University Calculus: Early Transcendentals (3rd Edition)

Published by Pearson
ISBN 10: 0321999584
ISBN 13: 978-0-32199-958-0

Chapter 8 - Section 8.7 - Improper Integrals - Exercises - Page 471: 30



Work Step by Step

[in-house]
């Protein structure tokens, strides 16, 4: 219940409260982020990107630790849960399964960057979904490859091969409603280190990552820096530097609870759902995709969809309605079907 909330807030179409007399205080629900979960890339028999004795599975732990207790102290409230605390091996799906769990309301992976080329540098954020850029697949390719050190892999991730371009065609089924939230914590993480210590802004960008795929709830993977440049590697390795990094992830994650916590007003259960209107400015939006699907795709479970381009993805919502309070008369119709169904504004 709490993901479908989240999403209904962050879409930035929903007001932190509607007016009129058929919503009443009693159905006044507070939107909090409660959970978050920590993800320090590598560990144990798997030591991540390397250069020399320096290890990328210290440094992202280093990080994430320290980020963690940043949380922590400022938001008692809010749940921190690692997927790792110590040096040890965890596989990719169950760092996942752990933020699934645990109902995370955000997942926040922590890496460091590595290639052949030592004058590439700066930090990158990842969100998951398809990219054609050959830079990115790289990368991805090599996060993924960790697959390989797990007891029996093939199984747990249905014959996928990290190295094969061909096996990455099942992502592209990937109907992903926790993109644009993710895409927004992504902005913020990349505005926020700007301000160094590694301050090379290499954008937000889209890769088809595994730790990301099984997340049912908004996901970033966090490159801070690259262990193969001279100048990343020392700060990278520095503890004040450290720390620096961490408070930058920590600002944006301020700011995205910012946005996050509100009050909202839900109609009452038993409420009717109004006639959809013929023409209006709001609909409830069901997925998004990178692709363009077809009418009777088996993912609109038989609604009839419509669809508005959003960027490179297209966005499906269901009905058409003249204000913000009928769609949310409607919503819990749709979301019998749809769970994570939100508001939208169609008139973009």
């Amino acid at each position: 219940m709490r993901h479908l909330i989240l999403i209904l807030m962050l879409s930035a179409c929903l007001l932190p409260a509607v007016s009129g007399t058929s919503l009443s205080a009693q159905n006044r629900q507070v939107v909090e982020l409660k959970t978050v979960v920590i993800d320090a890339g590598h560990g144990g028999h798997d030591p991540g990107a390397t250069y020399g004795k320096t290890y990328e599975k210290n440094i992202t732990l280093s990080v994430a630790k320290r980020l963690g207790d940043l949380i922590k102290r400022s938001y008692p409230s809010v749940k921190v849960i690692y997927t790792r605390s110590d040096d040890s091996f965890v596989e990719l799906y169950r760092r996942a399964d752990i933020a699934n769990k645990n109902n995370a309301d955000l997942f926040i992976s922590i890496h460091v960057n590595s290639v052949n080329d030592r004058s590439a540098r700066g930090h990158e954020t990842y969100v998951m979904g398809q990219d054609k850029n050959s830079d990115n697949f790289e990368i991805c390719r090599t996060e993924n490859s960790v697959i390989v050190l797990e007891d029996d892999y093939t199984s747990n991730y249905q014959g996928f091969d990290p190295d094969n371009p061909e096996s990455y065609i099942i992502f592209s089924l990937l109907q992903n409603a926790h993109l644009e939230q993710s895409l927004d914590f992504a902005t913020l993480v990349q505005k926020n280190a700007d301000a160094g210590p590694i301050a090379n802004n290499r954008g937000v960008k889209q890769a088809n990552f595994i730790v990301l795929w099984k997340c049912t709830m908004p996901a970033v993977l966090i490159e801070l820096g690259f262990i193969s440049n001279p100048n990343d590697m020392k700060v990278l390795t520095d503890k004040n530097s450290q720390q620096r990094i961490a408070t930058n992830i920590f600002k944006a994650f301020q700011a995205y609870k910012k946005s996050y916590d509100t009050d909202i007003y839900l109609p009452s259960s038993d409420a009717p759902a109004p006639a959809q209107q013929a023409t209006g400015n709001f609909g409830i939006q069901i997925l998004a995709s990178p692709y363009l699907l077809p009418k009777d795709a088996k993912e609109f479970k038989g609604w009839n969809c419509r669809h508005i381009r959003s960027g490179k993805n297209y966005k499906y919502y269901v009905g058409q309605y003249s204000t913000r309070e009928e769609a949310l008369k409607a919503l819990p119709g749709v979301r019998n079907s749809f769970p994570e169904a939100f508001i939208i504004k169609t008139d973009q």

Here, we have $\int_{2}^{4} \dfrac{dt}{t \sqrt {t^2-4}}=\lim\limits_{a \to 2^{+}}\int_{a}^{4} \dfrac{dt}{t \sqrt {t^2-4}}$ This implies that $\lim\limits_{a \to 2^{+}}\int_{a}^{4} \dfrac{dt}{t \sqrt {t^2-4}}=\lim\limits_{a \to 2^{+}}[(\dfrac{1}{2})\sec^{-1} \dfrac{t}{2}]_{b}^{4}$ Thus, $\lim\limits_{a \to 2^{+}}(\dfrac{1}{2})\sec^{-1} \dfrac{4}{2}-\lim\limits_{a \to 2^{+}}(\dfrac{1}{2})\sec^{-1} \dfrac{a}{2}=\dfrac{\pi}{6}$
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